The Grossman Method© Newsletter

Welcome to the first edition of The Grossman Method© newsletter. In this newsletter we'll discuss topics pertinent to healthy string playing, address your questions, and introduce you to some techniques that you can incorporate into your daily practice. As many of you witnessed in one of the many classes held this past season, The Grossman Method© is dedicated to educating everyone everywhere so I hope this newsletter is a helpful guide that will continue what we have started.
Last month we had a great info session and beginners course at Oklahoma Music Educators Association Convention in Tulsa, Oklahoma. It was an honor to be chosen to present at this statewide convention and I was thrilled to have had such a large number of Oklahoma string teachers in attendance. I love presenting for string teachers because they have seen the physical issues with their students day in and day out - the playing pain, the nervousness in performance—so they really appreciate the workshop content. And they ask the best questions! I feel so rewarded when participants come up to me after these sessions and tell me that they plan to incorporate some of my ideas in their classes right away.
It's been an amazing season already for The Grossman Method©. Presentations at the Manhattan School of Music and DePaul University, and upcoming sessions at the University of Oregon, University of California, Berkeley, University of the Pacific, The Sutter School, and the Olympia Philharmonic Society in California will bring healthy string playing from coast to coast.
Many thanks to Nolan Robertson, orchestra manager at Manhattan School of Music and co-owner of Blankenship Robertson Management, who has joined forces with me to take The Grossman Method© to a new level!
I always want to hear from YOU! If you have any questions or requests for videos, please let me know. Together we will make The Grossman Method© newsletter a source for healthy playing!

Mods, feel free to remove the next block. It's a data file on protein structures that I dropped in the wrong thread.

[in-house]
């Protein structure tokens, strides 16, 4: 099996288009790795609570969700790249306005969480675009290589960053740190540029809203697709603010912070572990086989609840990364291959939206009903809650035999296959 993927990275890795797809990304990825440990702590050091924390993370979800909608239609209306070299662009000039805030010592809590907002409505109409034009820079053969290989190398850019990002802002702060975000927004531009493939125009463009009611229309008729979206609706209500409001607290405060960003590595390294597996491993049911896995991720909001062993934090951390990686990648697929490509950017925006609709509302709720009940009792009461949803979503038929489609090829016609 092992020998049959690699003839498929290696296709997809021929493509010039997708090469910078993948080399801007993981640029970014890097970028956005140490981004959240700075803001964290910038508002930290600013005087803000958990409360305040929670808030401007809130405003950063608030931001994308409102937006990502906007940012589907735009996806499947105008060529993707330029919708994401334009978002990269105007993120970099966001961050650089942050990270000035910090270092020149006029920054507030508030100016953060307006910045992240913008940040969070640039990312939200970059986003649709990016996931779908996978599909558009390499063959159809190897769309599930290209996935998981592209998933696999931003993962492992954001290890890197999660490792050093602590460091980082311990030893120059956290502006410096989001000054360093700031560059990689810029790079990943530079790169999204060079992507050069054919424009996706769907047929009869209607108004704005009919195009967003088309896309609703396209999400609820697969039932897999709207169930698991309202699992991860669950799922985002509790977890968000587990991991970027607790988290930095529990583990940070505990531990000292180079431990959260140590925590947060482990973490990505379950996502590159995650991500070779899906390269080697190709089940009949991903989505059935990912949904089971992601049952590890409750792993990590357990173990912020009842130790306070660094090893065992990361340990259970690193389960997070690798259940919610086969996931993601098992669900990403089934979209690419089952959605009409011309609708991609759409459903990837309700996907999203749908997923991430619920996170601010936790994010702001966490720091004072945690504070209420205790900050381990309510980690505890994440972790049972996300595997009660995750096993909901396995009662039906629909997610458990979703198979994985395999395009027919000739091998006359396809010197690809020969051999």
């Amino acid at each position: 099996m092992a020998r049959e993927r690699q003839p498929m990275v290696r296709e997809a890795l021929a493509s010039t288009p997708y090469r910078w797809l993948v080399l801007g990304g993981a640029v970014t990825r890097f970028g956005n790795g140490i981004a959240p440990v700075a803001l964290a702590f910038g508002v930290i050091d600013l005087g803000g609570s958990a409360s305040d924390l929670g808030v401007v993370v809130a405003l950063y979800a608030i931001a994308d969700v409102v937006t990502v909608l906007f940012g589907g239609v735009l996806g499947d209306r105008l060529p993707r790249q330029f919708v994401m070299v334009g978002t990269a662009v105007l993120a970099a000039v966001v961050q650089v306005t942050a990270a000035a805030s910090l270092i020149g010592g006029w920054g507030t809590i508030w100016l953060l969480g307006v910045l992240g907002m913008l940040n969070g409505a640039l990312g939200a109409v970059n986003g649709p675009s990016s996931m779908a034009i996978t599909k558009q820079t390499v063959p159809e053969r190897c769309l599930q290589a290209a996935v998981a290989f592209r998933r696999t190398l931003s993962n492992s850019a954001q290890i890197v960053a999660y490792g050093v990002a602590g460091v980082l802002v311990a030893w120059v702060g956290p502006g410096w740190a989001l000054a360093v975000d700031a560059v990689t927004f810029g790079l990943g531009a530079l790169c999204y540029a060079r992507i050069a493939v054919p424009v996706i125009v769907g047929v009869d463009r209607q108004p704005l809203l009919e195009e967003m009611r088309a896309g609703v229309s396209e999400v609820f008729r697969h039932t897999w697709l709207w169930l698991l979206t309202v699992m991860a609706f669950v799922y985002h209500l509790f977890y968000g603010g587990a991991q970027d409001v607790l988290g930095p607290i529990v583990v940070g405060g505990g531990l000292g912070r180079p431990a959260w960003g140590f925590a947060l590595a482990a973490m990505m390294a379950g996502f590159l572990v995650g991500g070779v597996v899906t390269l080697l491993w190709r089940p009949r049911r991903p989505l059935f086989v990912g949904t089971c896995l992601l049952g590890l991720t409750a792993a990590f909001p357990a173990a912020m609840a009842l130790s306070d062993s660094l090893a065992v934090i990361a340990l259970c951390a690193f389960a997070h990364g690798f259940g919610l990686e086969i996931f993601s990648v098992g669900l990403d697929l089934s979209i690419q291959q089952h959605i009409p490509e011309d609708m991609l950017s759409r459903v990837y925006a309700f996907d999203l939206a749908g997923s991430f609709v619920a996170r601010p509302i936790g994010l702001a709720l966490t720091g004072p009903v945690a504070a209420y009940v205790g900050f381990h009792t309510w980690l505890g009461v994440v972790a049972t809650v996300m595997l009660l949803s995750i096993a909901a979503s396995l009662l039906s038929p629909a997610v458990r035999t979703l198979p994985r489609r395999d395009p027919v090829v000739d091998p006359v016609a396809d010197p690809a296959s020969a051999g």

Hal Grossman
Founder, The Grossman Method, LLC


Ask the Teacher
From a student in Minnesota:
"My hand hurts when I play double stops - why?"

Answer from Hal Grossman, founder, The Grossman Method, LLC:

Excessive tension can result when playing double stops on the violin because players sometimes squeeze extra hard with their thumb against the neck of the instrument. This happens because the left hand set up needs attention or it might also mean that one’s double stopping technique needs to be studied more thoroughly. The action of putting down two or more fingers at the same time on the fingerboard can cause tension in the hand unless a proper double stop “building process” has been implemented.  Further, students tend to “squeeze” more if they think they are playing out of tune.
Here are some helpful hints to help relax your left hand when practicing your double stops:
  1. Be sure to practice with a light left hand when working on double stops. You might even try practicing the notes as “harmonics”, hardly pressing the string down at all, to help release tension.
  2. Realize that if you play out of tune, you should move your fingers to the right place; squeezing will do nothing except make your hand tight!
  3. Try practicing double stops with your thumb away from the neck of the violin. This will show you just how hard you might be pressing with that thumb.  
  4. Practice double stops softly with the bow.  If the right hand is relaxed, that will help the left hand relax. 
Have a question for Ask the Teacher? Email your questions by clicking here!
Upcoming Workshops & Masterclasses
March 11 - 13, 2014
University of Oregon
March 16, 2014
Sutter Suzuki School
Sacramento, CA

March 19, 2014

University of the Pacific

March 20, 2014
University of California, Berkeley 

March 21, 2014

Los Angeles High School for the Arts

March 22, 2014
Katz School for Strings
Sherman Oaks, CA

March 23, 2014

Olympia Philharmonic Society
Los Angeles, CA

June 20 - 27, 2014

Camp Allegro Wichita

June 16 - 22, 2014
Texas String Camp
July 11 - 20, 2014

Aria International Summer Academy
July 27 - Aug. 10

Marrowstone Music Festival
Stretch of the Month
Airplane Hanger
To open up your tight shoulders or warm up that area for playing, I like to do Airplane Hanger.
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Video Disclaimer
Please consult with your physician before beginning this or any exercise program. Exercise at your own risk. If you feel any discomfort, please stop immediately and consult with your physician. The Grossman Method, LLC, accepts no liability for injuries from this or any of The Grossman Method© videos. The Grossman Method, LLC, makes no representations or warranties concerning any usage of the information offered here and will not be liable for any direct, indirect, consequential, special, exemplary, or other losses or damages that may result. Reliance on any information appearing on this site or from me is strictly at your own risk.